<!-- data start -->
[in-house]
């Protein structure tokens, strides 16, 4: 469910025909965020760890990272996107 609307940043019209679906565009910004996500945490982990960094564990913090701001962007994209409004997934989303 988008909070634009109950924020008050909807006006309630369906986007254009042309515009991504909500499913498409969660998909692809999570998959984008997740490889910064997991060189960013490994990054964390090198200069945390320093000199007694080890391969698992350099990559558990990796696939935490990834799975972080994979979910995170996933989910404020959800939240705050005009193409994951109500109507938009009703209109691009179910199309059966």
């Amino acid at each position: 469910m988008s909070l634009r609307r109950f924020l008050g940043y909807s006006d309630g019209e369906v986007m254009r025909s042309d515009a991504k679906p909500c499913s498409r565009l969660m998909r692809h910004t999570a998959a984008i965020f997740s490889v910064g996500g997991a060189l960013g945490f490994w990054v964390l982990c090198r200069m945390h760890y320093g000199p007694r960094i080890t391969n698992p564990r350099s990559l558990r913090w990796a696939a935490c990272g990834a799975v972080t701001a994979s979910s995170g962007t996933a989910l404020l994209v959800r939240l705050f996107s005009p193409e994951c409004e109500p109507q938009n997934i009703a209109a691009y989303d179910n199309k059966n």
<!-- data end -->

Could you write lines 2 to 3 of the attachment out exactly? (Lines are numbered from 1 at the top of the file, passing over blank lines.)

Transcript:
């Protein structure tokens, strides 16, 4: 469910025909965020760890990272996107 609307940043019209679906565009910004996500945490982990960094564990913090701001962007994209409004997934989303 988008909070634009109950924020008050909807006006309630369906986007254009042309515009991504909500499913498409969660998909692809999570998959984008997740490889910064997991060189960013490994990054964390090198200069945390320093000199007694080890391969698992350099990559558990990796696939935490990834799975972080994979979910995170996933989910404020959800939240705050005009193409994951109500109507938009009703209109691009179910199309059966």
């Amino acid at each position: 469910m988008s909070l634009r609307r109950f924020l008050g940043y909807s006006d309630g019209e369906v986007m254009r025909s042309d515009a991504k679906p909500c499913s498409r565009l969660m998909r692809h910004t999570a998959a984008i965020f997740s490889v910064g996500g997991a060189l960013g945490f490994w990054v964390l982990c090198r200069m945390h760890y320093g000199p007694r960094i080890t391969n698992p564990r350099s990559l558990r913090w990796a696939a935490c990272g990834a799975v972080t701001a994979s979910s995170g962007t996933a989910l404020l994209v959800r939240l705050f996107s005009p193409e994951c409004e109500p109507q938009n997934i009703a209109a691009y989303d179910n199309k059966n």